Dell Technologies will shed its 81% stake in VMware this week, creating an independent software company with a stock market value of $64 billion, Financial Times reports.
The separation from Dell will free VMWare from Dell’s focus on corporate data centers and give it more freedom to invest and make acquisitions focusing on cloud computing.
Dell, buoyed by the work-from-home boom in PC sales, is now pinning its hopes on the new market for “edge computing,” as some of the computing power in centralized cloud data centers moves to smaller, local facilities closer to users.
Dell stockholders will receive .440626 of a share of VMware common stock, Class A for each share of Dell held as of October 29. Each share of VMware Class B will convert into one share of VMware Class A common in connection with the distribution before the receipt by Dell’s stockholders of such shares.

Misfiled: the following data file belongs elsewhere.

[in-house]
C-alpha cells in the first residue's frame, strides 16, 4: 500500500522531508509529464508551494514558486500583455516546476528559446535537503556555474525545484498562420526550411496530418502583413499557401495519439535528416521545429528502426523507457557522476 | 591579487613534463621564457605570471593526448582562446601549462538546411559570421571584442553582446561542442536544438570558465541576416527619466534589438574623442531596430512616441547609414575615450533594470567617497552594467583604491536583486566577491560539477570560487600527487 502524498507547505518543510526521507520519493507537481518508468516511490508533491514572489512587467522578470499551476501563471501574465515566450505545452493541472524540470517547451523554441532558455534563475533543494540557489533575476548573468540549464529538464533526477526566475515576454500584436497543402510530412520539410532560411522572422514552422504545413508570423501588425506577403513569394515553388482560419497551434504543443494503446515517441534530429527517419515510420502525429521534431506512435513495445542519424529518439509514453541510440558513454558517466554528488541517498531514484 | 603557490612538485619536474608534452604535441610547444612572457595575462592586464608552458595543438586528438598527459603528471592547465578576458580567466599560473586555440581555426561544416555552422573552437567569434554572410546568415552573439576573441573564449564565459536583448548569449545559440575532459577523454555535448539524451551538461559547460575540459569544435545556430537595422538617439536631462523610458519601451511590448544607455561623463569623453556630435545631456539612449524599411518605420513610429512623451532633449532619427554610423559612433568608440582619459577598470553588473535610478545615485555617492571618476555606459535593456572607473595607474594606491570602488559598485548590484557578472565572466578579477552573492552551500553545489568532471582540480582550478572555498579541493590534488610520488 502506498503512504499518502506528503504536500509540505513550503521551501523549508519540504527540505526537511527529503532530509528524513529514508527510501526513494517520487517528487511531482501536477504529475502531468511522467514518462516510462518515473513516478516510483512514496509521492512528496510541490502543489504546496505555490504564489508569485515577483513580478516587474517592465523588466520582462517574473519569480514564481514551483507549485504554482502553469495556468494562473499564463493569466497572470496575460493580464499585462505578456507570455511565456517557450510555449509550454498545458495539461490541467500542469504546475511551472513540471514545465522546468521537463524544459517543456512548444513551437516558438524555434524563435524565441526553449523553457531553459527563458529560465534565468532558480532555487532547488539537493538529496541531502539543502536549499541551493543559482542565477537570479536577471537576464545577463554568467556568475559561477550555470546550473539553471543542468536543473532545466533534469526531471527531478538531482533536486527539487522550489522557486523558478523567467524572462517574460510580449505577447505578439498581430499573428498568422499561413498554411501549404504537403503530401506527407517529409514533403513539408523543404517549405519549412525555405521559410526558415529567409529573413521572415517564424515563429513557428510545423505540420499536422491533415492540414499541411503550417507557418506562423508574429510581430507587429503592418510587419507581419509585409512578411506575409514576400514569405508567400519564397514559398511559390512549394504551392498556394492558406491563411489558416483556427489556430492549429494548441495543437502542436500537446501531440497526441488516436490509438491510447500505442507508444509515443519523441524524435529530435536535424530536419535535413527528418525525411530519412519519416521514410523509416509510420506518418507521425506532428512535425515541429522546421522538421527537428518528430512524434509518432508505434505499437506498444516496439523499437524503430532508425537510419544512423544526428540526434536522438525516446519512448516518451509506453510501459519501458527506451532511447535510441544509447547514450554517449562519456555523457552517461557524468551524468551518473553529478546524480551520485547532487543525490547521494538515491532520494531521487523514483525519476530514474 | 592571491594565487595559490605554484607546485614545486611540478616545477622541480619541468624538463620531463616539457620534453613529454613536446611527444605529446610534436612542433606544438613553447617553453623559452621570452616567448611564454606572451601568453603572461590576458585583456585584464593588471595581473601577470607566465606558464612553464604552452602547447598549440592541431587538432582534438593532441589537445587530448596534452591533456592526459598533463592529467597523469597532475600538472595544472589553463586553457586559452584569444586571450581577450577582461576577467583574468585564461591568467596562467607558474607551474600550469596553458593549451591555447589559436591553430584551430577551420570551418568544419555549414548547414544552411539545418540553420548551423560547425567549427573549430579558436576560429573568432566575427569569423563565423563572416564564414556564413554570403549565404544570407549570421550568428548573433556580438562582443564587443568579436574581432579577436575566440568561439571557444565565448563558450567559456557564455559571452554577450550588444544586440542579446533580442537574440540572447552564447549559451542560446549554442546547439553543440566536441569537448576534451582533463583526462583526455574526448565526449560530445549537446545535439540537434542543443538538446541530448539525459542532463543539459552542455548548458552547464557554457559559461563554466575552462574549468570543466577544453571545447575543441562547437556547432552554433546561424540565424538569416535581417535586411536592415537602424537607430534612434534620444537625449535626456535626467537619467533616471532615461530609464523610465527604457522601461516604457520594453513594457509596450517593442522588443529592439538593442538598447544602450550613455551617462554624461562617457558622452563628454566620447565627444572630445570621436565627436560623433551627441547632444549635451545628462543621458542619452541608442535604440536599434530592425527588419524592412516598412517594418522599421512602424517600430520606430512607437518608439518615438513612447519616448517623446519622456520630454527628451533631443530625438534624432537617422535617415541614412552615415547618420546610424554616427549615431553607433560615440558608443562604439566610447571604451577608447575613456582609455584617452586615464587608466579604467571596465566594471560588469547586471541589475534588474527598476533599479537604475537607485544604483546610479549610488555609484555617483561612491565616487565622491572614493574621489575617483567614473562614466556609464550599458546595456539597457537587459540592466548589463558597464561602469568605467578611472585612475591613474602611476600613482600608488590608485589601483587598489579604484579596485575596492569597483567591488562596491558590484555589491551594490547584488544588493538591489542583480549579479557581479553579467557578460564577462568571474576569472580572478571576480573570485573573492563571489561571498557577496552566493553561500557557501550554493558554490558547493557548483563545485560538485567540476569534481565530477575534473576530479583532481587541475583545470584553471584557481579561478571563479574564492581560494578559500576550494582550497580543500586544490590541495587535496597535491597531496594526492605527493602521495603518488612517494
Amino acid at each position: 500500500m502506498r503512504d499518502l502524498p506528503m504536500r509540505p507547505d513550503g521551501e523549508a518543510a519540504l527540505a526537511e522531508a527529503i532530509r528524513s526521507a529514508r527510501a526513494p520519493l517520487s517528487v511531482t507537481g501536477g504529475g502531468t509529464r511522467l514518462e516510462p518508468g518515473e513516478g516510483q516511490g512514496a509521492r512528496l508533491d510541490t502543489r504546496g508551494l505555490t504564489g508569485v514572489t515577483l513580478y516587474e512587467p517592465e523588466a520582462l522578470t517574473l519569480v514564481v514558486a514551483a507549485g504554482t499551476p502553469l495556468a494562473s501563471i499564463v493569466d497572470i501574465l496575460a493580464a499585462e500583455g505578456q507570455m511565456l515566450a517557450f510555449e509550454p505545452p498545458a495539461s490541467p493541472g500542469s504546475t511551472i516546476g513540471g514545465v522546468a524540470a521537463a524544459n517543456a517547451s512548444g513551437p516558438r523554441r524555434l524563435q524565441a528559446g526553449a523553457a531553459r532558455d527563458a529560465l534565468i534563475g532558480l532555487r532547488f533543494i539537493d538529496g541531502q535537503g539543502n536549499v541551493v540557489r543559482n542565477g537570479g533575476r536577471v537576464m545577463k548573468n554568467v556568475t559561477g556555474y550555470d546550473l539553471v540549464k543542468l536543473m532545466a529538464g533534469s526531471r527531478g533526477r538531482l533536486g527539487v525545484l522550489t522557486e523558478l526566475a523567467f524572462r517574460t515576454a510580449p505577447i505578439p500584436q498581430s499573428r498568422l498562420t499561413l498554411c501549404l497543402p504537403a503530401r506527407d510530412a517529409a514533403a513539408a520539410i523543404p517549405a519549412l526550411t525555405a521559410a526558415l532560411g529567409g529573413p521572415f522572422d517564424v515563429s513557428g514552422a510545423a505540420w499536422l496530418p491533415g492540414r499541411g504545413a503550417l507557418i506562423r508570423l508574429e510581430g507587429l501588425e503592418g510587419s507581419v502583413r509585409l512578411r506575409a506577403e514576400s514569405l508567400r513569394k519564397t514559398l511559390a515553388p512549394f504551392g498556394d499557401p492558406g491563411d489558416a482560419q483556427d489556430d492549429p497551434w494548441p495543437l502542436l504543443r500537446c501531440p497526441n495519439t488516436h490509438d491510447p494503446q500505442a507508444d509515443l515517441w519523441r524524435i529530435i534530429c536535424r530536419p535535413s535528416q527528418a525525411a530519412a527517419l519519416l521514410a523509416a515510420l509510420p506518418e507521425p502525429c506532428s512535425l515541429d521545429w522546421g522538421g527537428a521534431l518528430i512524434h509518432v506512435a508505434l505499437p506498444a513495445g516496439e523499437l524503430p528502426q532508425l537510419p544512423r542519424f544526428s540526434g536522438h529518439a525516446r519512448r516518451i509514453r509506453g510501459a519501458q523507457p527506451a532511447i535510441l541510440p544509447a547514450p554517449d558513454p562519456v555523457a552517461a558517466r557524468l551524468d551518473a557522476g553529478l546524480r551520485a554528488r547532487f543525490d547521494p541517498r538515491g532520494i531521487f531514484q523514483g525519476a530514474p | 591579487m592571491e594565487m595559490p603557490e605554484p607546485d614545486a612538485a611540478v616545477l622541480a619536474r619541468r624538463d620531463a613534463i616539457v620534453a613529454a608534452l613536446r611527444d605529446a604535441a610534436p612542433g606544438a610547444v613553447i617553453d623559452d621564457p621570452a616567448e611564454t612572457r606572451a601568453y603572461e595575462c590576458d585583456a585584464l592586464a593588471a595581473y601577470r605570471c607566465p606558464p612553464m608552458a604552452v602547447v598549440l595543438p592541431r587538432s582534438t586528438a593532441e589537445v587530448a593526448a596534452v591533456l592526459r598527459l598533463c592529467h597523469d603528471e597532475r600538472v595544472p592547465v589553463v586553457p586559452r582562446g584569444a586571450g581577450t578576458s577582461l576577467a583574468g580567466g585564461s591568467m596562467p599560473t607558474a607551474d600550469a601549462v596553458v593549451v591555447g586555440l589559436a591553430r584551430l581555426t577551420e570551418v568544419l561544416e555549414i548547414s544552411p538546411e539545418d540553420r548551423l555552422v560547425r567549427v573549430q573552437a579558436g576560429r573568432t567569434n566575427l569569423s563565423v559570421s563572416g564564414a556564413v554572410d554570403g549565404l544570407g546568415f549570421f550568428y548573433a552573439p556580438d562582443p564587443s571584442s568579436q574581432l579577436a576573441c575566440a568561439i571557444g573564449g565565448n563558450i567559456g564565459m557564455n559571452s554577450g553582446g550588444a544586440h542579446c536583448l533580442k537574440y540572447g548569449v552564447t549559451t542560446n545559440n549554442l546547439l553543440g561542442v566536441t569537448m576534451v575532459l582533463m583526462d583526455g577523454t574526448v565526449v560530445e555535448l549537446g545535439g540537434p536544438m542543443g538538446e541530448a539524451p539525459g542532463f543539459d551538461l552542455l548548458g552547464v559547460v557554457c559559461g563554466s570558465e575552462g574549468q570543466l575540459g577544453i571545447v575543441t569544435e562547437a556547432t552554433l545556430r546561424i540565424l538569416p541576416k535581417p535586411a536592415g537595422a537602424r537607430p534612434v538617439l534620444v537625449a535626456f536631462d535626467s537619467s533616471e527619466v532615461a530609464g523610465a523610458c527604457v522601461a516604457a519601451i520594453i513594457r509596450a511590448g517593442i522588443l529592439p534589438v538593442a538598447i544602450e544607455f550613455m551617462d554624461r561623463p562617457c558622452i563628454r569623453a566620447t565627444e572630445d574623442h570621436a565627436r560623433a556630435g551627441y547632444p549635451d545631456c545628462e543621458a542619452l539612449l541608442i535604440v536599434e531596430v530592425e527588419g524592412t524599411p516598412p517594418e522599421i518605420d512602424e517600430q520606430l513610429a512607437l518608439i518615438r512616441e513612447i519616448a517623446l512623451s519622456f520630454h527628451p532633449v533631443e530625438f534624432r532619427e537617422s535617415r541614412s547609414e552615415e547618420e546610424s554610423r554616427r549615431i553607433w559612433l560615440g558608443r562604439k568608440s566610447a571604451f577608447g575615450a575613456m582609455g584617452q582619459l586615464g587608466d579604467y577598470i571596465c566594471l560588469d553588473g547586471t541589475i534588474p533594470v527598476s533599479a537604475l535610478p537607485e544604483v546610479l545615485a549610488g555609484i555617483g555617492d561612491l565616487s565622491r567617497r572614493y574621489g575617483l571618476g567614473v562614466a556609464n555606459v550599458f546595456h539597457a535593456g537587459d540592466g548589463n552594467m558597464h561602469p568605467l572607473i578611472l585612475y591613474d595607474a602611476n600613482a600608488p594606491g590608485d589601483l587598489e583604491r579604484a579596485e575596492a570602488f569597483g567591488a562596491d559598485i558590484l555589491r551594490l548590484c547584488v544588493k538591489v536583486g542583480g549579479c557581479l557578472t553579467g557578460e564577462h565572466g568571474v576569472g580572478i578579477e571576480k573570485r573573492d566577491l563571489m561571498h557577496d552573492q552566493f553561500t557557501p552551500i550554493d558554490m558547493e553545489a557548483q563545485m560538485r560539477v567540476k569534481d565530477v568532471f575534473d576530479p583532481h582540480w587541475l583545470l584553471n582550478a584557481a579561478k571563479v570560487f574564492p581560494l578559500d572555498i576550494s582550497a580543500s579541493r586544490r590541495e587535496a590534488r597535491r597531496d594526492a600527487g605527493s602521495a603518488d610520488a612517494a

The distribution will likely complete on November 1.
Dell’s remaining hardware operations have an implied value of $33 billion, based on its latest share price.
Dell acquired server and storage company EMC for $67 billion before retaking the group public in 2018. Michael Dell fought with shareholders over claims that he bought Dell cheap and used complex financial engineering in the EMC deal to short-change investors.
Silver Lake, a private equity firm that helped mastermind the deal, will retain stakes in Dell and VMware worth $11 billion.
Dell had to borrow $70 billion to finance its deal.
VMware pays a special dividend to shareholders of about $12 billion, helping Dell lighten a remaining net debt load.
Price Action: VMware shares closed lower by 0.3% at $151.70 on Friday.
This story originally appeared on Benzinga. © 2021 Benzinga.com.
Benzinga does not provide investment advice. All rights reserved.